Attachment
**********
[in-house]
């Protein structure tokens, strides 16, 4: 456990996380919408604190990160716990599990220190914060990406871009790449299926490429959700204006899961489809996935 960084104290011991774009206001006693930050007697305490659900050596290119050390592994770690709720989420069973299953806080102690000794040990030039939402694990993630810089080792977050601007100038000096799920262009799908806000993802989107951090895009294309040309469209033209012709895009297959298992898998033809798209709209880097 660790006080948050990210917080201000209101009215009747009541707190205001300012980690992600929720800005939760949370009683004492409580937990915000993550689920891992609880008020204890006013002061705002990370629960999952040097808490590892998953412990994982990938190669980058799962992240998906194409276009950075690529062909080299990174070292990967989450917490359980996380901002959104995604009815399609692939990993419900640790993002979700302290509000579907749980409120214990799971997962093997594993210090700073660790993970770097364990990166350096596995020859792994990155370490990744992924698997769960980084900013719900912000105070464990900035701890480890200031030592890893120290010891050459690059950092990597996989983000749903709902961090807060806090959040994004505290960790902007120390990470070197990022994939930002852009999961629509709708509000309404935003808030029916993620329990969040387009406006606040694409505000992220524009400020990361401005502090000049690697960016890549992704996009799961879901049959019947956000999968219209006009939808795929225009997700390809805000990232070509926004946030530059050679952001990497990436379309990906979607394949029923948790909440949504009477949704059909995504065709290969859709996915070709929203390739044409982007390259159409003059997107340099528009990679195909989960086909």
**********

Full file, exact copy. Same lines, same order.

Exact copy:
[in-house]
């Protein structure tokens, strides 16, 4: 456990996380919408604190990160716990599990220190914060990406871009790449299926490429959700204006899961489809996935 960084104290011991774009206001006693930050007697305490659900050596290119050390592994770690709720989420069973299953806080102690000794040990030039939402694990993630810089080792977050601007100038000096799920262009799908806000993802989107951090895009294309040309469209033209012709895009297959298992898998033809798209709209880097 660790006080948050990210917080201000209101009215009747009541707190205001300012980690992600929720800005939760949370009683004492409580937990915000993550689920891992609880008020204890006013002061705002990370629960999952040097808490590892998953412990994982990938190669980058799962992240998906194409276009950075690529062909080299990174070292990967989450917490359980996380901002959104995604009815399609692939990993419900640790993002979700302290509000579907749980409120214990799971997962093997594993210090700073660790993970770097364990990166350096596995020859792994990155370490990744992924698997769960980084900013719900912000105070464990900035701890480890200031030592890893120290010891050459690059950092990597996989983000749903709902961090807060806090959040994004505290960790902007120390990470070197990022994939930002852009999961629509709708509000309404935003808030029916993620329990969040387009406006606040694409505000992220524009400020990361401005502090000049690697960016890549992704996009799961879901049959019947956000999968219209006009939808795929225009997700390809805000990232070509926004946030530059050679952001990497990436379309990906979607394949029923948790909440949504009477949704059909995504065709290969859709996915070709929203390739044409982007390259159409003059997107340099528009990679195909989960086909």